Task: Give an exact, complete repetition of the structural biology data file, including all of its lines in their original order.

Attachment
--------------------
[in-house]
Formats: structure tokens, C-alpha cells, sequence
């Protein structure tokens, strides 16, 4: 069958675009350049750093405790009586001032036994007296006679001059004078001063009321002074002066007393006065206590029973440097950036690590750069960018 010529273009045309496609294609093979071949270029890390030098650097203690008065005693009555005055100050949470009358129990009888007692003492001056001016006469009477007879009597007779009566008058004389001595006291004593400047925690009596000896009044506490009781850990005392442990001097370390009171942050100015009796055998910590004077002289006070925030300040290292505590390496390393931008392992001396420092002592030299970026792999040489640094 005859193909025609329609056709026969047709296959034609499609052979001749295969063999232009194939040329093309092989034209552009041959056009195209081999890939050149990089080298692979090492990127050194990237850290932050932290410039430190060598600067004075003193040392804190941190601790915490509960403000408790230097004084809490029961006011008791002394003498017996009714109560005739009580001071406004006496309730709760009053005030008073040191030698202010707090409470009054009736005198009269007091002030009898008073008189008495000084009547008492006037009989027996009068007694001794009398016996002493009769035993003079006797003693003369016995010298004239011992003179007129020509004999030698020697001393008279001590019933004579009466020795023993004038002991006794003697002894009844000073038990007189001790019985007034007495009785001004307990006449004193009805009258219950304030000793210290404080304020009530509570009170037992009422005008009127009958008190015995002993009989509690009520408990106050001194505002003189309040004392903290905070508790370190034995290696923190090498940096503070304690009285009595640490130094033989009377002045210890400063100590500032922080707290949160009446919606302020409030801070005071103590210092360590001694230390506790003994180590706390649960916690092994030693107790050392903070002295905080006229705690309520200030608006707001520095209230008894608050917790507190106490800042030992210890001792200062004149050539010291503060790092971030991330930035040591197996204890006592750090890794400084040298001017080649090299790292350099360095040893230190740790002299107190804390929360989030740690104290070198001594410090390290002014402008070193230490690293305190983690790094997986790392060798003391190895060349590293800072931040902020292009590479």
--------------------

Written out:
[in-house]
Formats: structure tokens, C-alpha cells, sequence
């Protein structure tokens, strides 16, 4: 069958675009350049750093405790009586001032036994007296006679001059004078001063009321002074002066007393006065206590029973440097950036690590750069960018 010529273009045309496609294609093979071949270029890390030098650097203690008065005693009555005055100050949470009358129990009888007692003492001056001016006469009477007879009597007779009566008058004389001595006291004593400047925690009596000896009044506490009781850990005392442990001097370390009171942050100015009796055998910590004077002289006070925030300040290292505590390496390393931008392992001396420092002592030299970026792999040489640094 005859193909025609329609056709026969047709296959034609499609052979001749295969063999232009194939040329093309092989034209552009041959056009195209081999890939050149990089080298692979090492990127050194990237850290932050932290410039430190060598600067004075003193040392804190941190601790915490509960403000408790230097004084809490029961006011008791002394003498017996009714109560005739009580001071406004006496309730709760009053005030008073040191030698202010707090409470009054009736005198009269007091002030009898008073008189008495000084009547008492006037009989027996009068007694001794009398016996002493009769035993003079006797003693003369016995010298004239011992003179007129020509004999030698020697001393008279001590019933004579009466020795023993004038002991006794003697002894009844000073038990007189001790019985007034007495009785001004307990006449004193009805009258219950304030000793210290404080304020009530509570009170037992009422005008009127009958008190015995002993009989509690009520408990106050001194505002003189309040004392903290905070508790370190034995290696923190090498940096503070304690009285009595640490130094033989009377002045210890400063100590500032922080707290949160009446919606302020409030801070005071103590210092360590001694230390506790003994180590706390649960916690092994030693107790050392903070002295905080006229705690309520200030608006707001520095209230008894608050917790507190106490800042030992210890001792200062004149050539010291503060790092971030991330930035040591197996204890006592750090890794400084040298001017080649090299790292350099360095040893230190740790002299107190804390929360989030740690104290070198001594410090390290002014402008070193230490690293305190983690790094997986790392060798003391190895060349590293800072931040902020292009590479």